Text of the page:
Welsh School children Rock out Junior Music Academy
Talented students who would not otherwise have been able to afford music tuition were offered Pop and Rock instrumental lessons, ensemble workshops, and technology classes as part of the ‘Junior Music Academy’ project at the ATRiuM in Cardiff. This project was organised by Glamorgan University in partnership with Beacons for Wales, Roland UK and Rockschool, and included participants aged between 11 and 19 years of age.
University of Glamorgan students, under the leadership of Dr Paul Carr, Head of the Music Academy at Glamorgan went into four schools in Cardiff and Rhondda Cynon Taf and conducted interviews and focus groups with the pupils there . The purpose of this was to conduct preliminary research into the best ways of engaging an 11- 19 year age group with music, so that the project leaders could best implement their innovative ‘Junior Music Academy’ project at the ATRiuM in Cardiff. Afterwards, the students were invited to come to ATRiuM and partake in workshops and activities, including recording a small project.
When asked what made him want to organise this project, Dr Carr said:
‘There were no ongoing Saturday morning music schools that were aimed explicitly at popular music. Additionally, the fantastic facilities and opportunities we have at ATRiuM were not being used on a Saturday. Finally, I felt a responsibility to involve the local community in the work that we do in Cardiff.’
The benefits of projects like Junior Music Academy are that communities learn about the work that goes on in their local universities , whilst universities are also enriched by learning from the communities. School pupils going into the ATRiuM were inspired by the impressive facilities, which according to Dr Carr ‘assists the whole process of demystifying the university experience’ for children. He says:
‘I believe that public engagement is an essential mechanism of informing local communities about what actually takes place within government buildings. The prime object of this project was to attempt to break down any barriers that are there, and it was surprising how many children were either considering any or already taking GCSE music who were not even aware of the ATRiuM’s existence.’
The Music Academy project was so successful that, another long term Rock Music Academy was developed subsequently, with many of the Glamorgan University Undergraduates that worked on the first project continuing to be involved. According to Dr Carr, the personal development of these students throughout the project was remarkable. He said:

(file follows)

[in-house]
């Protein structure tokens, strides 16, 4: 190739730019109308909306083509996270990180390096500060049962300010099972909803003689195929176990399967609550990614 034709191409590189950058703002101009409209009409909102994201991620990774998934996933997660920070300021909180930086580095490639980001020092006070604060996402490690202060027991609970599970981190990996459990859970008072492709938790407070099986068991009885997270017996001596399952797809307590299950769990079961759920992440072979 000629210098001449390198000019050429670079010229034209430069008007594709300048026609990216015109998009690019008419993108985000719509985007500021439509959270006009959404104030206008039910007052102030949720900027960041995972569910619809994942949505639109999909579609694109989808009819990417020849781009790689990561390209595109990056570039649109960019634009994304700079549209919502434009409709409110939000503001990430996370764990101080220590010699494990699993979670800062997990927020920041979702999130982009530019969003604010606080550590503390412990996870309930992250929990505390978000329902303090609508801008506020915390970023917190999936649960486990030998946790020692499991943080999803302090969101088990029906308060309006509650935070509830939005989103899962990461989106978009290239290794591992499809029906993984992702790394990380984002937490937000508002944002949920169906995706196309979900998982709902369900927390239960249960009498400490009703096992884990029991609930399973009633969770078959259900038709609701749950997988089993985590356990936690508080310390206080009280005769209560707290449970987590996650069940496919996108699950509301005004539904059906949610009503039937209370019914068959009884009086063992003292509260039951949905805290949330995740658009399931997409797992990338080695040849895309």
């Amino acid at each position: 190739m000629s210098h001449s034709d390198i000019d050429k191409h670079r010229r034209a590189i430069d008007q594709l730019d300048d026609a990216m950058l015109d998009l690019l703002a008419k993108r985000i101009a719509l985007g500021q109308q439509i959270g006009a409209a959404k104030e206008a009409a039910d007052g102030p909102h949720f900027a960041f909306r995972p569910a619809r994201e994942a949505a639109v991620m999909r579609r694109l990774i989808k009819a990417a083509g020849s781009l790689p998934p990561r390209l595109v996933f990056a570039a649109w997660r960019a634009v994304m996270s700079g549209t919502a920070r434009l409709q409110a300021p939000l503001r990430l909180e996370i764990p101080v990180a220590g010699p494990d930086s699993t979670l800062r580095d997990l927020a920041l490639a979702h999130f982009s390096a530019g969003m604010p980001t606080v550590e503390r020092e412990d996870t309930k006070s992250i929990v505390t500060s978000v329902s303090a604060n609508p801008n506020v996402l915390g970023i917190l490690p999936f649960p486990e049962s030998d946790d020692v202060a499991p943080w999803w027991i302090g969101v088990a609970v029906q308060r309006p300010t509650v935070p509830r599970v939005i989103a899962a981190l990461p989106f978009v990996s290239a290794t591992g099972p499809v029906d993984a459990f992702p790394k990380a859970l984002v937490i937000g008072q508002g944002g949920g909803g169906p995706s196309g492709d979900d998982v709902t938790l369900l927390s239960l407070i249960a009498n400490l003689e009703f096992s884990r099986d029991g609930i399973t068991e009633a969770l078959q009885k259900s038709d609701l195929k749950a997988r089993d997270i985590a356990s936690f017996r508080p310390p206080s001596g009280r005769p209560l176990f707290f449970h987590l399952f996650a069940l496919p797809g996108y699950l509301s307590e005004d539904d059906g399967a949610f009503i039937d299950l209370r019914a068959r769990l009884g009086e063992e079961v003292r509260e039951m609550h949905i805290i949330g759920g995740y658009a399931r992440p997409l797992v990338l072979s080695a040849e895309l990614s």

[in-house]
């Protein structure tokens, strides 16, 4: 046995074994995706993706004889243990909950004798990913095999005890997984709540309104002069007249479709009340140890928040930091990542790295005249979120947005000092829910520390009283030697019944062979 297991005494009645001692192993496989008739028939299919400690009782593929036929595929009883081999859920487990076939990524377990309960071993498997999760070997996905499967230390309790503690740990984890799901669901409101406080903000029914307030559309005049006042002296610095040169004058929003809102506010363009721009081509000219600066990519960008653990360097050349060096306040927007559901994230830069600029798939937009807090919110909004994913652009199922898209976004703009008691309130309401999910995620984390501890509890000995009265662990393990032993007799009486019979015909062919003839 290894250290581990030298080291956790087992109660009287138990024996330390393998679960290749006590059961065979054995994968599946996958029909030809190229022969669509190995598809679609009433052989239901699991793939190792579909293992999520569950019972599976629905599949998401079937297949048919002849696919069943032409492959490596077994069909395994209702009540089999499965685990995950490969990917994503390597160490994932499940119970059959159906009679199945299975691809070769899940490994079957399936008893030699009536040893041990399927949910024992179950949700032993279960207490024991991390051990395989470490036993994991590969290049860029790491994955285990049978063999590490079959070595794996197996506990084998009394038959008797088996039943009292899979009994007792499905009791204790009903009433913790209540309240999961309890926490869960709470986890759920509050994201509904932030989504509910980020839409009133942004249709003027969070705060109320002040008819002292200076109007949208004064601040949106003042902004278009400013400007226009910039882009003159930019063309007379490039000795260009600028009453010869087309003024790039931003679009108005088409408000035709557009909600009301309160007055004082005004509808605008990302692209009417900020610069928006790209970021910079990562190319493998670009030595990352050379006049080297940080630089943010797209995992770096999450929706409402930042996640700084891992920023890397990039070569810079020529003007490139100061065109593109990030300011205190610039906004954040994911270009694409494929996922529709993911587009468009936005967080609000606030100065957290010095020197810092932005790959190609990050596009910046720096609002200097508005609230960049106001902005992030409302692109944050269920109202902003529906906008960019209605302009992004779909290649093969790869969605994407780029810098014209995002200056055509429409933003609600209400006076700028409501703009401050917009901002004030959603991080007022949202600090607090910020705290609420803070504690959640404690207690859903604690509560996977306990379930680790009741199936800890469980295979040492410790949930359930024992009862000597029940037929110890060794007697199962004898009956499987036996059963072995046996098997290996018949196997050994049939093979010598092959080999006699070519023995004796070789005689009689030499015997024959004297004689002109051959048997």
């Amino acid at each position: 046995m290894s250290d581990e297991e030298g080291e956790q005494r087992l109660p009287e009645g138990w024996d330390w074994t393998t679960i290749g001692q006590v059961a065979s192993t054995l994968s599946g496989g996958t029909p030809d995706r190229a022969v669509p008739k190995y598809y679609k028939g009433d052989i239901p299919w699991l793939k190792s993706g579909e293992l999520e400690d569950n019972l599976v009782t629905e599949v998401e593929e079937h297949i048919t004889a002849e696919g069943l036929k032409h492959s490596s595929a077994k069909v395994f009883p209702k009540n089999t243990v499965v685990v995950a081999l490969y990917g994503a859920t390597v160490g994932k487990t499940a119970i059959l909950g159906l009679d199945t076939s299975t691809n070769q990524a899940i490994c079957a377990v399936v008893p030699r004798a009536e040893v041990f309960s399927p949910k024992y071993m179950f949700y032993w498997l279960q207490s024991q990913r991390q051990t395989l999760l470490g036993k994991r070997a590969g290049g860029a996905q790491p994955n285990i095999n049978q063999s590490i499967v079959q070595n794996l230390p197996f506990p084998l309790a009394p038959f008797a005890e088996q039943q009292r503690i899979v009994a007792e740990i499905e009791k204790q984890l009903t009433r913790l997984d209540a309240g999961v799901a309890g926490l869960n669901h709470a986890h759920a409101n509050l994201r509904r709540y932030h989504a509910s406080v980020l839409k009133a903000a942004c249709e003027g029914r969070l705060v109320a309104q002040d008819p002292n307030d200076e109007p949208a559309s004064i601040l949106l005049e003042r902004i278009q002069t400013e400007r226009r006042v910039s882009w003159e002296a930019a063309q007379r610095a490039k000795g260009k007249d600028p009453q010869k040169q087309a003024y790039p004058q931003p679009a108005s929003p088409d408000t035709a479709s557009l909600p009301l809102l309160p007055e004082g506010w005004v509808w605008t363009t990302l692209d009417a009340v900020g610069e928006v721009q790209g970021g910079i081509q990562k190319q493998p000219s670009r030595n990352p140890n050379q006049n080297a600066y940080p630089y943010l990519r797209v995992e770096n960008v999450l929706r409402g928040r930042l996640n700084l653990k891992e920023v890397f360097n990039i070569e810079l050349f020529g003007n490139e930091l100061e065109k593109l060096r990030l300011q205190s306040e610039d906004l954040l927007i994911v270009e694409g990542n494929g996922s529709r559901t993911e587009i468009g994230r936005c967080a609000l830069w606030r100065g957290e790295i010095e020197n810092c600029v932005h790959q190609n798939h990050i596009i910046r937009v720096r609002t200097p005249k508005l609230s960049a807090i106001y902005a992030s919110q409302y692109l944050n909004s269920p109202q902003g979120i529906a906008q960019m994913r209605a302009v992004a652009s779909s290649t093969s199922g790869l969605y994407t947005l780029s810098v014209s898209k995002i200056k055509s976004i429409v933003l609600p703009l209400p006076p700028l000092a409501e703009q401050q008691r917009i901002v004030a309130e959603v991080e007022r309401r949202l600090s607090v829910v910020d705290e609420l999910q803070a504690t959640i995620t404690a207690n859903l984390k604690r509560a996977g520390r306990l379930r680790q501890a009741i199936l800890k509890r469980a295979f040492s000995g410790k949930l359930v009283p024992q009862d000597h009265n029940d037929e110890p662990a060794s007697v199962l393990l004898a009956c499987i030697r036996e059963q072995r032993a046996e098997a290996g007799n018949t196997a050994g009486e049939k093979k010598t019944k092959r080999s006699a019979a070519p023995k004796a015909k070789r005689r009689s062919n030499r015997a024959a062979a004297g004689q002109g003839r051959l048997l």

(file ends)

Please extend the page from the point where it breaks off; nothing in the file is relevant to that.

‘It was fascinating to see the positive way that university students communicated with school pupils – a factor some of them were nervous about’
‘Seeing my students’ confidence develop in terms of relating professionally to myself as a colleague, and with school teachers and pupils was a highlight for me. I also saw my students’ abilities as communicators and teachers develop.’
As a result of this project all of the undergraduate students involved have taken to teaching in some way, with one being accepted onto a teacher training college, and with some being offered work in one of the participating schools. All four of the students will be involved in the Saturday morning music school.
Projects like this not only benefit communities, they also benefit universities, as the excursions into schools and the reciprocal visits to the ATRiuM enabled researchers to build relationships with both school teachers and their pupils, which resulted in opportunities to explain their research, thus raising their profile within the community.
Q& A with Dr Paul Carr
What were the most rewarding aspects of your project?
‘The sheer joy of school pupils as they make music at the ATRiuM, and the fact that of the talented pupils that engaged with the project, some have committed to getting onto one of the music related courses at ATRiuM.’
Would you have considered doing this project without beacon funding?
‘I don’t think it would have been possible to engage with the school community, as this is not a sector I am involved with anymore in my daily duties as an academic. It enabled me to be involved in a project that would otherwise not have been financially possible. Retrospectively, I now realise that public engagement has real potential both for the communities and its researchers.
Watch the video here -
To learn more about the Junior Rock Music Academy that followed this Beacon project watch this documentary
Feature article in April edition of the Wales Culture Exchange Newsletter
The Music academy website
The work of the Music Academy
New Music Industry Entrepeneurship Degree
Lead: Dr Paul Carr, Cardiff School of Creative and Cultural Industries, University of Glamorgan